“DOs and DON’Ts” or “Do’s and Don’ts”?

I was minding my business on the internet when I happened upon a review of the new Microsoft Manual of Style for Technical Publications on Kai Weber’s Tech Writing Blog. It was an interesting review (you should go read it) so I thought I’d have a look at what the going price is for the new Manual of Style.  A Google search for Microsoft Manual of Style took me to the Microsoft webpage on the third edition where I saw a bit of text that had my inner-editor shouting “NO NO NO!”.

Use technical terms correctly and consistently—including do’s, don’ts, and alternatives for usage.

When I was first taught about the apostrophe, the rules were simple:

  1. An apostrophe signifies a contraction
    Example: “I cannot” contracted to “I can’t”
  2. An apostrophe signifies possession
    “Alice’s new shoes”

But as I got further in schooling, there seemed to be this grey-zone of plurals which seemed better with apostrophes. Wikipedia mentions some such as when pluralising lower-case letters:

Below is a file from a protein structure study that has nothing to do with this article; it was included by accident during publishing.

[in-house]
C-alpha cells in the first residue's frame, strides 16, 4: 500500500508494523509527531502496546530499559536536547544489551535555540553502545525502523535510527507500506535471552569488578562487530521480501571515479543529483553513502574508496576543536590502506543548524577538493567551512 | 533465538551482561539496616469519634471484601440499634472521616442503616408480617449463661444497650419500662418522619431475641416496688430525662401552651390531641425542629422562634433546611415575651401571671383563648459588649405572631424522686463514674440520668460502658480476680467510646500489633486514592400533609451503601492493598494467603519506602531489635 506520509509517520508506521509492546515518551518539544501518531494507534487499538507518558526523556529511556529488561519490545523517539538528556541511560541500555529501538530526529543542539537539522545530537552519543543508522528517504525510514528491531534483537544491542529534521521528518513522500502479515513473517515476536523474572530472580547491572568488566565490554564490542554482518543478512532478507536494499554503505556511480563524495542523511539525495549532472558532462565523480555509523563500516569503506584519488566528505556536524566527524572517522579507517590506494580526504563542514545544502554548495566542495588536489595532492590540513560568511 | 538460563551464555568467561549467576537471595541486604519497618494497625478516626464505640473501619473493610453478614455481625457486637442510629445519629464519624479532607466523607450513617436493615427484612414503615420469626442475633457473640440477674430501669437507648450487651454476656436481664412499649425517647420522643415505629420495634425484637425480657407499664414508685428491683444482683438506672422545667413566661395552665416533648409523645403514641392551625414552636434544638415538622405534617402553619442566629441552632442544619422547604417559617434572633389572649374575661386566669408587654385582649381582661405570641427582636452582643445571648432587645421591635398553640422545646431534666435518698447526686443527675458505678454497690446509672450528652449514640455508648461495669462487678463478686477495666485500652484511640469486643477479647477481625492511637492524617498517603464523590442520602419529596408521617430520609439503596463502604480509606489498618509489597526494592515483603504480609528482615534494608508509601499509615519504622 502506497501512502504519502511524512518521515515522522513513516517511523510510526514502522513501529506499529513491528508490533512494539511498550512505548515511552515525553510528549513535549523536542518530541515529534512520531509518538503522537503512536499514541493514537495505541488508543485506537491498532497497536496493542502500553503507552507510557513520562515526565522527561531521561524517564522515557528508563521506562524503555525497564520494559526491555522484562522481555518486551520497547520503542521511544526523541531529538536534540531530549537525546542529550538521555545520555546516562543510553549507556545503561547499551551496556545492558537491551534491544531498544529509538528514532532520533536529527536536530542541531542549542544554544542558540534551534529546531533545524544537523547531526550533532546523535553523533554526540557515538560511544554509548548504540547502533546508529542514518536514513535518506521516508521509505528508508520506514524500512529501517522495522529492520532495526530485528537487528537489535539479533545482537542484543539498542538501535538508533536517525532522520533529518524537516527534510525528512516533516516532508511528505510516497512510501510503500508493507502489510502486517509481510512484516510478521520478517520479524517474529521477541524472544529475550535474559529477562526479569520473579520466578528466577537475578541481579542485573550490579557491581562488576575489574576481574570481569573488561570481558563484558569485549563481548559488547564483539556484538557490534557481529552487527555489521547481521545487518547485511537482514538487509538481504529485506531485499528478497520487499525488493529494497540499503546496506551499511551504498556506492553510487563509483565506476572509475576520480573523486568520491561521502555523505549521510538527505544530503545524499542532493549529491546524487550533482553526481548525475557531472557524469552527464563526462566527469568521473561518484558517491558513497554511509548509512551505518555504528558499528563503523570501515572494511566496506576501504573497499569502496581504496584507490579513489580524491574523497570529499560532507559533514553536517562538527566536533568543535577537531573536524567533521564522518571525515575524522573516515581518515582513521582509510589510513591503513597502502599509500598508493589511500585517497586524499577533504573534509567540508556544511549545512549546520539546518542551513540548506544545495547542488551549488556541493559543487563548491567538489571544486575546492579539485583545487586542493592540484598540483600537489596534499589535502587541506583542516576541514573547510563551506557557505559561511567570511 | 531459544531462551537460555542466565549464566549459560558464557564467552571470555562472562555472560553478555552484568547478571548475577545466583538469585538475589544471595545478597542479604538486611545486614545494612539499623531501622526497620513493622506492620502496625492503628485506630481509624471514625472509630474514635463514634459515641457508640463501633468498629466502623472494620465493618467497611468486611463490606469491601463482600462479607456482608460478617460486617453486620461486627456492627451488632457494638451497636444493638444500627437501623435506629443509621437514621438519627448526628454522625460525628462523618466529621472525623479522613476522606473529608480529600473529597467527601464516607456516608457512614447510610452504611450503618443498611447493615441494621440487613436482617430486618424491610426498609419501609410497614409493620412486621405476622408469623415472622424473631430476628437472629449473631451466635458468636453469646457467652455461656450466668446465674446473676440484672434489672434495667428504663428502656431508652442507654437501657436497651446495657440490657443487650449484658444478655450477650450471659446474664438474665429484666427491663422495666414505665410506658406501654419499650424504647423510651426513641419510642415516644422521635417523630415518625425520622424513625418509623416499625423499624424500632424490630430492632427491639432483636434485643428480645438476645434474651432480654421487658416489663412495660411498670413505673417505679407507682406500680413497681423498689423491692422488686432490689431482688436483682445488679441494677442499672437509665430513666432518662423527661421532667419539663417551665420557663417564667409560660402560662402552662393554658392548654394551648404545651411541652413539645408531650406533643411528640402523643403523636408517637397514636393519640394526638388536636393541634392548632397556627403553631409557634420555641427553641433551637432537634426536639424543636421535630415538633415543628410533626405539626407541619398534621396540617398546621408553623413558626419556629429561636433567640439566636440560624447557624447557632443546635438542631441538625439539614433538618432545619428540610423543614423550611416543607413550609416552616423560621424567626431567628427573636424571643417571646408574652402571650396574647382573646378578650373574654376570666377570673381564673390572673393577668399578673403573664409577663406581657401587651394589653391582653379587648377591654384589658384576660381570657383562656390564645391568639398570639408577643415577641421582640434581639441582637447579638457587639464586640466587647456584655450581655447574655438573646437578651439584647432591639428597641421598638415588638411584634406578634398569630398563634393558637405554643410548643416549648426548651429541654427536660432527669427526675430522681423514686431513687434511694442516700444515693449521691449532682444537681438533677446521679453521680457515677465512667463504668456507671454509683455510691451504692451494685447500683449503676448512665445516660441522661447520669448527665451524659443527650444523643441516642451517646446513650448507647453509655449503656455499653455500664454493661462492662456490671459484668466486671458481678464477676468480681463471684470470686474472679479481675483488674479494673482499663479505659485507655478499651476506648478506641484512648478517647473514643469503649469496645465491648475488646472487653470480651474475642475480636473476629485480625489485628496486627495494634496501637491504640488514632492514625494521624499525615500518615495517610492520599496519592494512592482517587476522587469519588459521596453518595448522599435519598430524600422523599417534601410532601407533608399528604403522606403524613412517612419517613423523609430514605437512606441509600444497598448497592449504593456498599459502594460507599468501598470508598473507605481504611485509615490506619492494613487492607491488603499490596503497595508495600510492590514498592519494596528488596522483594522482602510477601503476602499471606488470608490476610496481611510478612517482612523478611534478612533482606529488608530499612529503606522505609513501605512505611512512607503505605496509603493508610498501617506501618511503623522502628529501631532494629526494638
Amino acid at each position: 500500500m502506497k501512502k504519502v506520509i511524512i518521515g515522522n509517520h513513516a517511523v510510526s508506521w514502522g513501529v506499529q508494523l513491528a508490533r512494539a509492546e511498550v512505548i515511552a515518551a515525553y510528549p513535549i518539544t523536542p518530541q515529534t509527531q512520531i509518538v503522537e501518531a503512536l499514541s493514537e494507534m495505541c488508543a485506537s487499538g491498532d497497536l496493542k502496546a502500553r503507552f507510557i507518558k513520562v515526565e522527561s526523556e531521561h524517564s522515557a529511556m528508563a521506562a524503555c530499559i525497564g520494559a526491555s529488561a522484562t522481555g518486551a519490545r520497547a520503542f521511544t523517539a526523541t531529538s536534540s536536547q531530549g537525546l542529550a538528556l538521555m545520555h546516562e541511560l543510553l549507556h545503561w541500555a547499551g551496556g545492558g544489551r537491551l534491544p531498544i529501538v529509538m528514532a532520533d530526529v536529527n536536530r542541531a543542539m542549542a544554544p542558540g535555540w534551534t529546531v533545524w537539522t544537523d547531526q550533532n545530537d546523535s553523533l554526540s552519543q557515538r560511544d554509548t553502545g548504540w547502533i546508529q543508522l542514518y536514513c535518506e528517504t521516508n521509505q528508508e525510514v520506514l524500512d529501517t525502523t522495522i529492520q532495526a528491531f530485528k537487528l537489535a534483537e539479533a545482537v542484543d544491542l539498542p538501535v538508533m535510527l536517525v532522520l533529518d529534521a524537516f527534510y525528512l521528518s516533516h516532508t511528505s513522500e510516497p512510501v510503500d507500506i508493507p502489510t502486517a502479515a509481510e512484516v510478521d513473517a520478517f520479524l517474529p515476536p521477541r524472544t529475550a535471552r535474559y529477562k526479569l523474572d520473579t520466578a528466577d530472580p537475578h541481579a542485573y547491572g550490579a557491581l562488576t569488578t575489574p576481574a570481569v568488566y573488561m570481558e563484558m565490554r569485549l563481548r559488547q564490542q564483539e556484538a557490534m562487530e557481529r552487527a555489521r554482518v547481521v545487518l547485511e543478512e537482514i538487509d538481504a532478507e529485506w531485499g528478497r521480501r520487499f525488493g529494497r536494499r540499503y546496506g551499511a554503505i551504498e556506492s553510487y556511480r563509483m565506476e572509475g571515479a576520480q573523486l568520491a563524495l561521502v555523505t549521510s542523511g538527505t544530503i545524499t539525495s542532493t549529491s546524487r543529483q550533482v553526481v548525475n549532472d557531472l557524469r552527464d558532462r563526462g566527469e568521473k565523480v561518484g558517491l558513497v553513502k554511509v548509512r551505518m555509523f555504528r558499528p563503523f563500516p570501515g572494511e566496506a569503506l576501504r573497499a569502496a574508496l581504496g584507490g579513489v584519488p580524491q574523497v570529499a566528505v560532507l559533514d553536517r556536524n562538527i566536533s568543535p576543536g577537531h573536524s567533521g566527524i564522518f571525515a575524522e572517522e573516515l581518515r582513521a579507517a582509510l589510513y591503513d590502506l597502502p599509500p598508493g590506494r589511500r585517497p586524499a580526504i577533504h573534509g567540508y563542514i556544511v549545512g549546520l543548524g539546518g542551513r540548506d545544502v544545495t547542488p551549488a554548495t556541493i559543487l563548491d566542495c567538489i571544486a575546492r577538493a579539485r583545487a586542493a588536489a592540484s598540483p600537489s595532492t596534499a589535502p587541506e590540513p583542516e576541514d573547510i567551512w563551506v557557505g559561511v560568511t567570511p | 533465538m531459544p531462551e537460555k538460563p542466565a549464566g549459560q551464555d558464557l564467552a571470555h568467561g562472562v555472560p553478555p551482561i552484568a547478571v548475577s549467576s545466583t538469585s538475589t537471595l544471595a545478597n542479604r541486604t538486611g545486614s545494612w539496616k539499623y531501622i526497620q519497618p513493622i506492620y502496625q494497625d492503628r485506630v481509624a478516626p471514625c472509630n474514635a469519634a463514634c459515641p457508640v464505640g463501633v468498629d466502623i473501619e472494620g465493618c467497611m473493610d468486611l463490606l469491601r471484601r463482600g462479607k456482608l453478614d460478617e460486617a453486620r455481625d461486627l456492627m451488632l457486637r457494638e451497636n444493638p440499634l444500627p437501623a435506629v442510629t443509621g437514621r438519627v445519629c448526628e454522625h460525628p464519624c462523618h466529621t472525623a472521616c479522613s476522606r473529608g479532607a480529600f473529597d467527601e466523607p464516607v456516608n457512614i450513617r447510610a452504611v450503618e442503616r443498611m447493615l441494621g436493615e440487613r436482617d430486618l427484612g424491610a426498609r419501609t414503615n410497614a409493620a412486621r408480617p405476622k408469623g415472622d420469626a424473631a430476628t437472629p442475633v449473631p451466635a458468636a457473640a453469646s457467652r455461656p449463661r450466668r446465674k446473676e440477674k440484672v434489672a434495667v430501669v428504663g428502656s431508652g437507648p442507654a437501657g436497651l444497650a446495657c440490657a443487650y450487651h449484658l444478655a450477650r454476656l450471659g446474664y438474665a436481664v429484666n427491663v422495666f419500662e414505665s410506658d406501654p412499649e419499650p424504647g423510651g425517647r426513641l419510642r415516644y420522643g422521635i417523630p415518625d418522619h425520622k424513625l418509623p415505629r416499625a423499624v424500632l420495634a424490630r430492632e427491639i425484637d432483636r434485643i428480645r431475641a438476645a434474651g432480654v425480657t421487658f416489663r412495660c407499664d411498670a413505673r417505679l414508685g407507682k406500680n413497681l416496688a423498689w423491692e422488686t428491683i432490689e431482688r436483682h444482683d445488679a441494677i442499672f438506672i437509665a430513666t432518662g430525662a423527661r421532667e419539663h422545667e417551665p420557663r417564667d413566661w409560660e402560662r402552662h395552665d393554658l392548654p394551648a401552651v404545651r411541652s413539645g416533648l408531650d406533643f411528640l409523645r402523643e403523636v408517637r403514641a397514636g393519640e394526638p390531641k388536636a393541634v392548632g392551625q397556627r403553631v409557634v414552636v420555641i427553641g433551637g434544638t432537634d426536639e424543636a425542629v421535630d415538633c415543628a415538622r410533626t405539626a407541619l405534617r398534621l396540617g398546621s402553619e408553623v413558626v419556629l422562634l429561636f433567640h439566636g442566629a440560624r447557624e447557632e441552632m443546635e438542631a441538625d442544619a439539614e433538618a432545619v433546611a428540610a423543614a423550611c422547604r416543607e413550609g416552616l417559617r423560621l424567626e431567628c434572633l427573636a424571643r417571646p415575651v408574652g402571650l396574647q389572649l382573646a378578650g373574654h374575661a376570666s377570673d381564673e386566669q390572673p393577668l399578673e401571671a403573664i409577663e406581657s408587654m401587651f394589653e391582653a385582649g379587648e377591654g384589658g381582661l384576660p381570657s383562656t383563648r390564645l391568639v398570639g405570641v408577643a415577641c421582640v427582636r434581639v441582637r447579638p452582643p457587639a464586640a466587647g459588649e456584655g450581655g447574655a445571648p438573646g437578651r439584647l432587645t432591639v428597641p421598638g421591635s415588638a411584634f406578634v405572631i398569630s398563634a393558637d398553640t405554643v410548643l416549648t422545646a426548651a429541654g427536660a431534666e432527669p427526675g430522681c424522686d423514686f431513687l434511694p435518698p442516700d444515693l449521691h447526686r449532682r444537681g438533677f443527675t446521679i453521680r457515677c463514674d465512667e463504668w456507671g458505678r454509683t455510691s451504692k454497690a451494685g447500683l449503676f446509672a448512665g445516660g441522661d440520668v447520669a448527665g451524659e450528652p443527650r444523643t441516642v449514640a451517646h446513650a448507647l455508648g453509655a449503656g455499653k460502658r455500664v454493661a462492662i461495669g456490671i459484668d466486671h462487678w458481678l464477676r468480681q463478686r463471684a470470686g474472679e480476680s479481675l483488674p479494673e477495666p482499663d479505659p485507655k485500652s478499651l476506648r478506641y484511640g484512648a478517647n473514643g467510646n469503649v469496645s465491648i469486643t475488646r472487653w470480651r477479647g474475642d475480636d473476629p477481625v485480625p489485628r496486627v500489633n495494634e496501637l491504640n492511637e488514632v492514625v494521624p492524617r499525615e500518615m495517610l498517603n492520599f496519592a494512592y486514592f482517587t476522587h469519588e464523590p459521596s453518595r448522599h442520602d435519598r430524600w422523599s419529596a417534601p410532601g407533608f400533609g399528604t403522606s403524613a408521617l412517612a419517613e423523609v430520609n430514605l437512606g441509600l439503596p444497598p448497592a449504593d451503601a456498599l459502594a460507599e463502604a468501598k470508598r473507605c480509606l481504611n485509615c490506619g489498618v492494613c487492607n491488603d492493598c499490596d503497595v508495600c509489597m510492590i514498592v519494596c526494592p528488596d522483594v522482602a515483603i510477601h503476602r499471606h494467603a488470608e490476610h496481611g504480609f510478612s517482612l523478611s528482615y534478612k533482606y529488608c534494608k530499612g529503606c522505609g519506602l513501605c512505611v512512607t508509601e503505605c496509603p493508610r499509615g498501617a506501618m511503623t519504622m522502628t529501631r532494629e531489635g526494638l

Be sure to dot your i’s and cross your t’s

It’s certainly not the “grocers’ apostrophe” that raises the hackles of copyrighters everywhere (Apple’s £1.50/lb). Surely nouns shouldn’t ever require an apostrophe to be pluralised… But what about those grey-zone ones?

Is the phrase do’s and don’ts correct in its punctuation?

It seems to me that it’s the pluralisation of do that seems to visually require the apostrophe. Without it, it risks being mis-read as a mis-spelling of does, or perhaps (Microsoft) DOS.

I, personally, would use DOs and DON’Ts, relying on the difference in capitalisation to make it easily readable. But which is right? I struggle to think of any other phrase that requires the pluralisation of do, this shortened phrase that means “A list of things to do and a list of things to not do”. Using the capitalisation also invokes the image of two side-by-side lists, topped by the words DO and DON’T. But does anyone agree with me?

I did another quick Google search for Do’s vs DOs to see what what the forums of English pedants might suggest. Here’s a quick summary of  the first few  Google hits:

Site Do’s Dos DOs
EnglishForums.com Y N No mention
Answers.com Y Y No mention
BeeDictionary.com Y Y No mention
DemocraticUnderground.com Y Y No mention

To be honest, a lot of the forums in the first page of hits seemed more concerned by the Don’ts, assuming that there SHOULD be an apostrophe in do’s so should it be written don’t’s. And no one seems to care about my solution of DOs.

Conclusion: These days, it seems like you can do whichever makes you happiest with this particular phrase. Oh, well. It’s a good thing I don’t use the phrase in documentation.